Discussions about the viability of my few remaining eggs inevitably led to using an egg donor. In truth, this felt slightly criminal, slithering around Web sites with secret passwords of agencies that, for fees starting at $10,000, offered young ladies who were "donating" their genetic material as openly as espadrilles. It’s not an easy thing, choosing the mother of your child. Finally, we found her: a 25-year-old putting herself through law school, a girl so healthy, lovely, intelligent, and funny that our doctor said she could be my daughter. She wanted to meet us, but, by our choice, we spoke anonymously on the phone. A good thing. By the end of the conversation, we were ready to adopt her.
My stalwart girlfriends, those I’d met and maintained since my now 30-year-old son was in kindergarten, gave me a baby shower. They chugged cocktails and talked about their hunky oil-painting teacher. I sipped green tea and opened gaily wrapped packages of T-shirts for newborns, a box of Huggies, and a box of Depends. My best friend, Chris, rolled in a stroller that cost more than my first VW. Seated inside, in a bonnet, was a defibrillator they’d rented from a hospital supply store.
Most of these women — who are educated, working, and ecstatic to have finally traded in their toddlers’ daycare costs for college tuition fees — considered the shower a thinly veiled bon voyage party, only I was going to jail. Chris, however, never wavered in her support. We had met when our daughters were 5. A career in nursing had taught Chris that healthy babies, old friends, and the terminally ill thrive on humor and irony. "Apparently, 14-karat-gold-plated harmony ball teething rings and baby blogs are absolute necessities to successful parenting these days," she said, dumping the latest craze in mommy-lit books onto my fat lap.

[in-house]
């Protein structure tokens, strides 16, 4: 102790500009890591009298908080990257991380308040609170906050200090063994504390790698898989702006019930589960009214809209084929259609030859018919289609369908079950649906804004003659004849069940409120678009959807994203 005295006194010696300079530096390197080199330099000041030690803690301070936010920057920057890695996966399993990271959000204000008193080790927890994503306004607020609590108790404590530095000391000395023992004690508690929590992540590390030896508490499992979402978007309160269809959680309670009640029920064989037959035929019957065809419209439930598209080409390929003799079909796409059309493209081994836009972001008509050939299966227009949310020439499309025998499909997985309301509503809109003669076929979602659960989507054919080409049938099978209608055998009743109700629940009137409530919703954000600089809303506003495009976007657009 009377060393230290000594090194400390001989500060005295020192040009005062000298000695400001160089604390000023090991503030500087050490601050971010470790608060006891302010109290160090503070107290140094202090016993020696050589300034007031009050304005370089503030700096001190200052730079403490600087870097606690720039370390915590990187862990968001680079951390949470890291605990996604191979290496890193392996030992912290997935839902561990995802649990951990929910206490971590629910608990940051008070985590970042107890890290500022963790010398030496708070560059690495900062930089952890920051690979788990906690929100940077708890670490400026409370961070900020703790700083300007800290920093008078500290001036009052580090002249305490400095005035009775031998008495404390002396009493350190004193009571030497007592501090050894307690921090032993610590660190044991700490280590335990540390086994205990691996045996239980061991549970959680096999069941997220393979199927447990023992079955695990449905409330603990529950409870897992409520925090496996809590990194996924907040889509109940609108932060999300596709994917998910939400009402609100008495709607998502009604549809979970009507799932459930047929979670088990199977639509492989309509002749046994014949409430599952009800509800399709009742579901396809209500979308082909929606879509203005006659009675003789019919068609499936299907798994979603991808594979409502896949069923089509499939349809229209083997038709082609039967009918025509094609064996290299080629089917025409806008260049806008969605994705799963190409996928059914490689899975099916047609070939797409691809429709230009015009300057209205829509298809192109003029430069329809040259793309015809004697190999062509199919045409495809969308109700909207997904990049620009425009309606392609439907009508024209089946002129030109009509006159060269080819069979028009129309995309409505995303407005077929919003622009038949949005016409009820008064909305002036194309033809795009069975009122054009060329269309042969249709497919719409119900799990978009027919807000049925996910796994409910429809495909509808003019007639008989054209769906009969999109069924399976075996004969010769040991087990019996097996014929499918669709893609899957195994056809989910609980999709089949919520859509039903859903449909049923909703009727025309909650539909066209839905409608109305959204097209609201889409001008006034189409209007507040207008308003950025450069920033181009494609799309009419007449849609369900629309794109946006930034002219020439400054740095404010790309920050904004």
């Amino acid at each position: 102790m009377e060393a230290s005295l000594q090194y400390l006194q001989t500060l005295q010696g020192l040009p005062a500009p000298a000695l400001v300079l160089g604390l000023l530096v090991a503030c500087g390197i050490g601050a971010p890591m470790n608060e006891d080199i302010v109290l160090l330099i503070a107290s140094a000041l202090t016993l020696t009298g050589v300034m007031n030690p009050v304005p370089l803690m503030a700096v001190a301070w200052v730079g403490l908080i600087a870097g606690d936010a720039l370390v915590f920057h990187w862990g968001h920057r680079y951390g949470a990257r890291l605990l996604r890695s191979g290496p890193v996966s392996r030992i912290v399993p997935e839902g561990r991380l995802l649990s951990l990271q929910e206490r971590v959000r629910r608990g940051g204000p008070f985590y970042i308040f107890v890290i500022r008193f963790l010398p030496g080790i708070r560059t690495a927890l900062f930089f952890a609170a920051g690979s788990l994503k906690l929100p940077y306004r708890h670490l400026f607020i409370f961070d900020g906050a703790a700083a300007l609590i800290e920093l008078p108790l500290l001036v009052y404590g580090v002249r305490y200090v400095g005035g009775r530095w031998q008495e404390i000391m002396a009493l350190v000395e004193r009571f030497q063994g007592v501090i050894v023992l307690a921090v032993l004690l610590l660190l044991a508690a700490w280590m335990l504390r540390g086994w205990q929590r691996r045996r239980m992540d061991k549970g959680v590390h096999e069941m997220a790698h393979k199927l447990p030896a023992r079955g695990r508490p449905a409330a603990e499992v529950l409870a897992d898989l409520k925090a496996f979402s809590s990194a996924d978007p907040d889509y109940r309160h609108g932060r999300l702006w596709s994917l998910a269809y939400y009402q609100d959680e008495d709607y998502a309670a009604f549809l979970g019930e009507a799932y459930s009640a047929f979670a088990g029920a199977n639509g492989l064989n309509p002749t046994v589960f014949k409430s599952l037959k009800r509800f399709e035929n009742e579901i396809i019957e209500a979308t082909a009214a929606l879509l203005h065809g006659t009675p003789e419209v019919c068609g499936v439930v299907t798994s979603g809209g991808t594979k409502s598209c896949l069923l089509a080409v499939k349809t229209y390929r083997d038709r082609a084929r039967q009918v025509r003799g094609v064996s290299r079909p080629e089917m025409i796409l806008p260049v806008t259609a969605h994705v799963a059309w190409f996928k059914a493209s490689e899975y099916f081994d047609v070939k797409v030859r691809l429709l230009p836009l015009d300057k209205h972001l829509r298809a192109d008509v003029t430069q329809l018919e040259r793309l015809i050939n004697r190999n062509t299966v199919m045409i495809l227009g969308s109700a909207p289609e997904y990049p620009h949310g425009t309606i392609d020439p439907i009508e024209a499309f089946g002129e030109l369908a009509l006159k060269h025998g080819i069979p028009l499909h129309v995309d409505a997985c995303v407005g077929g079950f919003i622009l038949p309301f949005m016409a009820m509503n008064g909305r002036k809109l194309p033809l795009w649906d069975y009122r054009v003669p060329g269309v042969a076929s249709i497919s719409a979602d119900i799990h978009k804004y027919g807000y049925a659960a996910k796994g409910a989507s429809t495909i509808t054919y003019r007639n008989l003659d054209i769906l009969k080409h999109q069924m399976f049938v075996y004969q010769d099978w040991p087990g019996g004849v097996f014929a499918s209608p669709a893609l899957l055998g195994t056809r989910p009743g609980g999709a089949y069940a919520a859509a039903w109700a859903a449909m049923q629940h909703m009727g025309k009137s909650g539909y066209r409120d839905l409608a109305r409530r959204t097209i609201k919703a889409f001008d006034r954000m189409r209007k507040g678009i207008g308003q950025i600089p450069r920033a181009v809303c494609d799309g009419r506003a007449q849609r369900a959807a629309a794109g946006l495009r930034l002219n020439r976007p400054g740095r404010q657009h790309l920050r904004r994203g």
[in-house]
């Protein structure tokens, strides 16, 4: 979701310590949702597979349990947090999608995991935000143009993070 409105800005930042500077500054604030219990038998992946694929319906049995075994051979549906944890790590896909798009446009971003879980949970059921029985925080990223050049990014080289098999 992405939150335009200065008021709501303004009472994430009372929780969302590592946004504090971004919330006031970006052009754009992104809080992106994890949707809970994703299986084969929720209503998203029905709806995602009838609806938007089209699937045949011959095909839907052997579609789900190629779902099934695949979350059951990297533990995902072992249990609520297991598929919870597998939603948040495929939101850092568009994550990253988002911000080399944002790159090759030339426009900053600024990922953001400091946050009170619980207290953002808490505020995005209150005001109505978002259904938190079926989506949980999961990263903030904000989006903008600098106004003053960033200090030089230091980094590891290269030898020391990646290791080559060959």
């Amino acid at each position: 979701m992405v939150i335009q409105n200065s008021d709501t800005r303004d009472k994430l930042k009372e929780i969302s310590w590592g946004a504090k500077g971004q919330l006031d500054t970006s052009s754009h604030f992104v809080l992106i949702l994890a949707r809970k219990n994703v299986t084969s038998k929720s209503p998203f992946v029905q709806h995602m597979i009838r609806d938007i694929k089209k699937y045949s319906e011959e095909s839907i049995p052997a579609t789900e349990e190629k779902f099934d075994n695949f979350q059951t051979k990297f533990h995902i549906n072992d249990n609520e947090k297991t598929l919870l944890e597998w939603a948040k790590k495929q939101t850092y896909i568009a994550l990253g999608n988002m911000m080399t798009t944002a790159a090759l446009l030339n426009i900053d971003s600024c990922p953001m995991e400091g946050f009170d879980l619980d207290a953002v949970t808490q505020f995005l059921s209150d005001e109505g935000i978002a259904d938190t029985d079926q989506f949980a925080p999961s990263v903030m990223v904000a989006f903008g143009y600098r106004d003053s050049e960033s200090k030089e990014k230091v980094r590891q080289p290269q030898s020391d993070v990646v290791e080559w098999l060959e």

Carrying this child actually proved easier than my last, 15 years before, mostly because I avoided Nutter Butters and gained only half the weight. That now-six-foot-tall son refuses to walk the baby with me because people automatically assume it’s his, and that I must be the proud granny. My daughter, a college senior majoring in neuroscience, called the baby her pass to brain surgery. "You’re having your own grandchildren, so I’m going to medical school," she announced. My firstborn, who survived cloth diapers with open pins and homemade, obsessively strained applesauce, dates an endless supply of beautiful 20-year-olds. He doesn’t say so, but, like my daughter, probably considers the baby his savior from the silent parental pressure to settle down and reproduce.
Another Baby Down the Road?
The delivery was noneventful: no heroics, plenty of drugs. My brilliant young obstetrician worried too much, but I assured him I’d done this before, probably before he was born. Fred and I cried the moment the baby was handed to us. Today, when the baby said "Daddeee" and pointed at his father’s nose, my husband cried again.
Babyness is at once the same and improved. We have recently entered the great Cheerios phase: Every step we take crunches, and little O’s are floating in the toilet. Baby accoutrements have gone high-tech. Manipulating a car seat is more complicated than driving the car itself; organic baby food comes in a jar and costs as much as an entire Happy Meal. Nuzzling the baby’s neck, I too feel like crying. His skin is a velvety promise of joy and woe. After a bath, he smells as I imagine clouds in heaven might, full of vanilla and wonder. He smiles constantly, at everyone, reminding me of the Dalai Lama, except when he bashes his head on a sharp corner.
A baby is a reminder as strong as headlines from Baghdad or New Orleans that the world is an eternity of sharp edges. To love a child or anything this much is both courageous and ridiculous. Dread steals your breath away, then hope swells you drunk with gratitude. Every day is a bungee jump. The intensity either kills you or saves your life on a daily basis. But on we go, having and loving our kids like there is no nuclear tomorrow. And what choice do we have?